Rays’ owner Stuart Sternberg was part of a panel discussion about sports in Tampa last night, and he was asked what he has learned about Tampa Bay since he bought the Rays. His answer made me laugh:
“Water is a big divide … You know, we’ve learned really lots about what — I would say — (are) the driving habits of people. And their … ability to sort of navigate bridges.”
I’ve only lived in a place with real traffic for three years. That was Washington, and I took the subway everywhere so it didn’t really affect me. People I still know there, though, pretty much subscribe to the notion that Virginia-to-DC is tolerable and Maryland-to-DC is tolerable, but that Virginia-to-Maryland is almost always a deal breaker. Friends in the San Fancisco Bay Area likewise tell me that one bridge is doable, but if you need to take two bridges to get someplace, dude, forget it.
So, are people in Tampa Bay just one bridge more lazy than people in other cities?
The Yankees fell behind early to the Orioles on Sunday afternoon, a day after dropping both ends of Saturday’s doubleheader. Their game, as did every other game on Sunday with the exception of the Braves-Cardinals doubleheader, started at 3:05 or 3:10 EDT, a change Major League Baseball recently made to create fairness on the final day of the season.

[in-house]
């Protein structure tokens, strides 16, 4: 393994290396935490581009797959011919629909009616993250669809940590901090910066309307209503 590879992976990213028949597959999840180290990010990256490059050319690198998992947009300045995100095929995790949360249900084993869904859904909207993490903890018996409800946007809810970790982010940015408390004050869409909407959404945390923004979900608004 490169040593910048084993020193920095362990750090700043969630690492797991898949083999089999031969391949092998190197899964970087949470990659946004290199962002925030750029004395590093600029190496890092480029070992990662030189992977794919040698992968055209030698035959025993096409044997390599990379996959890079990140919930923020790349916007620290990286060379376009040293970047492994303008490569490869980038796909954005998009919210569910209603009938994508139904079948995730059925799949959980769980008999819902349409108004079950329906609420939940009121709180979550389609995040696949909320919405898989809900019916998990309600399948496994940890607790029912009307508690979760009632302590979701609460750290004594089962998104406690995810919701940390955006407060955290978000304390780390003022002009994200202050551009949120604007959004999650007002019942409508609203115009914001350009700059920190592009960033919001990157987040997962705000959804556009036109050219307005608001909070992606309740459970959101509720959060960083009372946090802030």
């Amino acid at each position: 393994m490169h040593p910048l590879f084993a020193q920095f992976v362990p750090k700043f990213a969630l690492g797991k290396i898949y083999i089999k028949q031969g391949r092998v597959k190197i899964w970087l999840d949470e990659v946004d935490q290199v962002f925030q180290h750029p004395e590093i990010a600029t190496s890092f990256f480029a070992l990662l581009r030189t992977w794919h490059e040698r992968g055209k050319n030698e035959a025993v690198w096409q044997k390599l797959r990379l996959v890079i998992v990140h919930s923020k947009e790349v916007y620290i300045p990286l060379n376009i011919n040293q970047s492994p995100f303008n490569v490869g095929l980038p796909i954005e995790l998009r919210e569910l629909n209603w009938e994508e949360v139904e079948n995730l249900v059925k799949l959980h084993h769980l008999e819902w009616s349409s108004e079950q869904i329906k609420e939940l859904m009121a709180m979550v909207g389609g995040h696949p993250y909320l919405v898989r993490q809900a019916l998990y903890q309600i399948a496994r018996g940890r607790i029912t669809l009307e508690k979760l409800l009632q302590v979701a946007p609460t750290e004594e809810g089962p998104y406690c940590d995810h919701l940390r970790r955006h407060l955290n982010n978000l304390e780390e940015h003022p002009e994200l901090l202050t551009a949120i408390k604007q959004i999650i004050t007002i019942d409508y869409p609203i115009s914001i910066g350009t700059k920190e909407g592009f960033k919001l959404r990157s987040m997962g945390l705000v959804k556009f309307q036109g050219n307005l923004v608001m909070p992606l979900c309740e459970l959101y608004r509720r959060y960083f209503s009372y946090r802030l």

Girardi is not a fan. Per the Associated Press:
It was cloudy at Camden Yards at 3:05 p.m., but late-afternoon games often make it difficult for batters to see pitches.
Girardi said, “Here’s the thing that bothers me: If it’s a sunny day you’re playing in shadows.”
He added, “If it’s the most important game of the year to get in, I don’t think that’s right.”
Understanding the idea is for every team to play at the same time, Girardi said, “Then play all night games.”
One wonders if MLB had scheduled Sunday’s slate of games for the night, if Girardi would have instead complained about batters losing fly balls in the stadium lights. Furthermore, both teams have to play in the same conditions.
Marlins outfielder Ichiro Suzuki was given an opportunity to play a new position in Sunday’s series finale against the Phillies. After the Phillies rallied to take a 6-2 lead in the seventh, the Marlins let Suzuki take the hill in the eighth. And, in news that surprises no one, he was impressive.
Though Suzuki gave up a run on two hits, he flashed a fastball that hit the mid-80’s and a breaking ball with some bite.
Suzuki, who turns 42 years old later this month, is 65 hits of 3,000 in his major league career. The Marlins are interested in bringing him back in 2016.